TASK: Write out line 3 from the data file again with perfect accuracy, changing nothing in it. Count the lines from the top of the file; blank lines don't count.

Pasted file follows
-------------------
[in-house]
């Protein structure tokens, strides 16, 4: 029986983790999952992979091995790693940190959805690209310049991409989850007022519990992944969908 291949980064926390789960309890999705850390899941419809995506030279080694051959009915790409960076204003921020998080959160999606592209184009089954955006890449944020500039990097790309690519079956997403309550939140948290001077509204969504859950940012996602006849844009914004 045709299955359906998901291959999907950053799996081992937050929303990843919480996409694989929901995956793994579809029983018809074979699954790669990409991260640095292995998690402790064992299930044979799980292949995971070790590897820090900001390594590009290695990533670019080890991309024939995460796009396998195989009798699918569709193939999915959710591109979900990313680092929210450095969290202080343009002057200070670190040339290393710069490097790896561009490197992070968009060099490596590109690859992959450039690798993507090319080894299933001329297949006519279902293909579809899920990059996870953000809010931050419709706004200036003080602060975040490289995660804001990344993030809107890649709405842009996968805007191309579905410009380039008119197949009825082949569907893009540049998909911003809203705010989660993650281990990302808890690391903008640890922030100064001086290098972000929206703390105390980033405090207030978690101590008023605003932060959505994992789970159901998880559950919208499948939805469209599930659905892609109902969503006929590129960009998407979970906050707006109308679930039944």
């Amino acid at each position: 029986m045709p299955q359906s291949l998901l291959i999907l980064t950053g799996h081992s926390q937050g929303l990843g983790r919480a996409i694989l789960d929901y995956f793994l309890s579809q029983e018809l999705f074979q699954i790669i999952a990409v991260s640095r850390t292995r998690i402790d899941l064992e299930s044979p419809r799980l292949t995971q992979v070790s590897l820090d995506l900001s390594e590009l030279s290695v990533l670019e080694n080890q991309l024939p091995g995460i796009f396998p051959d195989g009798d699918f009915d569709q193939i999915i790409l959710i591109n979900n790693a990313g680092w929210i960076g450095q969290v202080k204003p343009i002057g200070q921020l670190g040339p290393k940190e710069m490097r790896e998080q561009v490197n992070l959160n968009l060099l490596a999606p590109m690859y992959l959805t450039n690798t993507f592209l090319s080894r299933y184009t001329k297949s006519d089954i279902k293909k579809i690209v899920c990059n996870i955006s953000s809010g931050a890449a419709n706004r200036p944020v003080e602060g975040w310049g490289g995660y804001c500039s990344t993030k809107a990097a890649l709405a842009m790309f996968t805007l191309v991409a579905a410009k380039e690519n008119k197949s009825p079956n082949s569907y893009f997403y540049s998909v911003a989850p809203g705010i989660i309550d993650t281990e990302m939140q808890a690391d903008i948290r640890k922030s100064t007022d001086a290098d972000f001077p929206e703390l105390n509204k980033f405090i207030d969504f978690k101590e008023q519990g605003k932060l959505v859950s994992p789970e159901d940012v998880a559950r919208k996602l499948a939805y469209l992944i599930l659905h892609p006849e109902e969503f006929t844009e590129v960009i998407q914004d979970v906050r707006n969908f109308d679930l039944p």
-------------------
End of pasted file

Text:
């Amino acid at each position: 029986m045709p299955q359906s291949l998901l291959i999907l980064t950053g799996h081992s926390q937050g929303l990843g983790r919480a996409i694989l789960d929901y995956f793994l309890s579809q029983e018809l999705f074979q699954i790669i999952a990409v991260s640095r850390t292995r998690i402790d899941l064992e299930s044979p419809r799980l292949t995971q992979v070790s590897l820090d995506l900001s390594e590009l030279s290695v990533l670019e080694n080890q991309l024939p091995g995460i796009f396998p051959d195989g009798d699918f009915d569709q193939i999915i790409l959710i591109n979900n790693a990313g680092w929210i960076g450095q969290v202080k204003p343009i002057g200070q921020l670190g040339p290393k940190e710069m490097r790896e998080q561009v490197n992070l959160n968009l060099l490596a999606p590109m690859y992959l959805t450039n690798t993507f592209l090319s080894r299933y184009t001329k297949s006519d089954i279902k293909k579809i690209v899920c990059n996870i955006s953000s809010g931050a890449a419709n706004r200036p944020v003080e602060g975040w310049g490289g995660y804001c500039s990344t993030k809107a990097a890649l709405a842009m790309f996968t805007l191309v991409a579905a410009k380039e690519n008119k197949s009825p079956n082949s569907y893009f997403y540049s998909v911003a989850p809203g705010i989660i309550d993650t281990e990302m939140q808890a690391d903008i948290r640890k922030s100064t007022d001086a290098d972000f001077p929206e703390l105390n509204k980033f405090i207030d969504f978690k101590e008023q519990g605003k932060l959505v859950s994992p789970e159901d940012v998880a559950r919208k996602l499948a939805y469209l992944i599930l659905h892609p006849e109902e969503f006929t844009e590129v960009i998407q914004d979970v906050r707006n969908f109308d679930l039944p």